Last summer when Jacob went to Budapest for a conference, he took an few hours to stroll around the city’s “Chinatown.” Except there wasn’t much of one, at least not the kind with red-and-gold gates and tons of indistinguishable souvenir vendors – kitschy but telltale signs that a city at least tries to embrace its multicultural identity.
With Hungary, the situation is a little more complicated. Through numerous conversations with Hungarians, many of them ultra-liberal on a range of political issues, there was an underlying resentment of recent Chinese immigrants. The country’s Chinese population mostly consists of Fujianese who arrived starting in the 1980s, a good portion who may have entered illegally, and who have not really integrated into Hungarian society yet. It seems like an instance of vicious-cycle tension: newcomers keeping to themselves because of societal disdain, society feeling disdain because newcomers keep to themselves. Despite this, Chinese restaurants were doing okay business, though not nearly the lunch volume as their US counterparts.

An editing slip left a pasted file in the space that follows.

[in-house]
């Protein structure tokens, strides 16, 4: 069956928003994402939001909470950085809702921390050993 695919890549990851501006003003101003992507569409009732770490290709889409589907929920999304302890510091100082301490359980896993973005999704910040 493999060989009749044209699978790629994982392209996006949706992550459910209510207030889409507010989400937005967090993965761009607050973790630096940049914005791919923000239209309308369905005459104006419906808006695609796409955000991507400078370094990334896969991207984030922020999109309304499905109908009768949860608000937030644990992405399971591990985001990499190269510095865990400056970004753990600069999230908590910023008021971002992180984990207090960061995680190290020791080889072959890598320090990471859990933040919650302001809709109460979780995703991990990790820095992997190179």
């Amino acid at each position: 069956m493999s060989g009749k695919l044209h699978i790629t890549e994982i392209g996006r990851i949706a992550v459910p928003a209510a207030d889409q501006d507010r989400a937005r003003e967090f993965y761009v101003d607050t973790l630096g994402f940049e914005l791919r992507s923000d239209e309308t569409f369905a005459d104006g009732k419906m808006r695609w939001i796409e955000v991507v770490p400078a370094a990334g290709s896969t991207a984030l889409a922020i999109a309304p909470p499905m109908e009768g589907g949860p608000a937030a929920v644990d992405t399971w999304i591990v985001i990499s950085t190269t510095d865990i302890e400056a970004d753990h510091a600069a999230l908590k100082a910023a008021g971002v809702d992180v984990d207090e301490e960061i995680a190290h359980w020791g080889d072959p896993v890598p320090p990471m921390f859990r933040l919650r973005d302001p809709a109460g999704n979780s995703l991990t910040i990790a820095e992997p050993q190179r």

Of course, it’s common for previously homogenous cultures to take a backlash to immigration, at first. (Like China’s current situation with African merchants, for example.) The US took almost two centuries to feel reasonably comfortable in its multicultural skin. It’s the same with England and France. Even if a full-blown Chinatown never develops, it may take a couple decades before Hungarians will enthusiastically venture into immigrant enclaves in search of some good sweet and sour pork.
Or judging by this ironic Budapest billboard, maybe they would be more receptive to momos…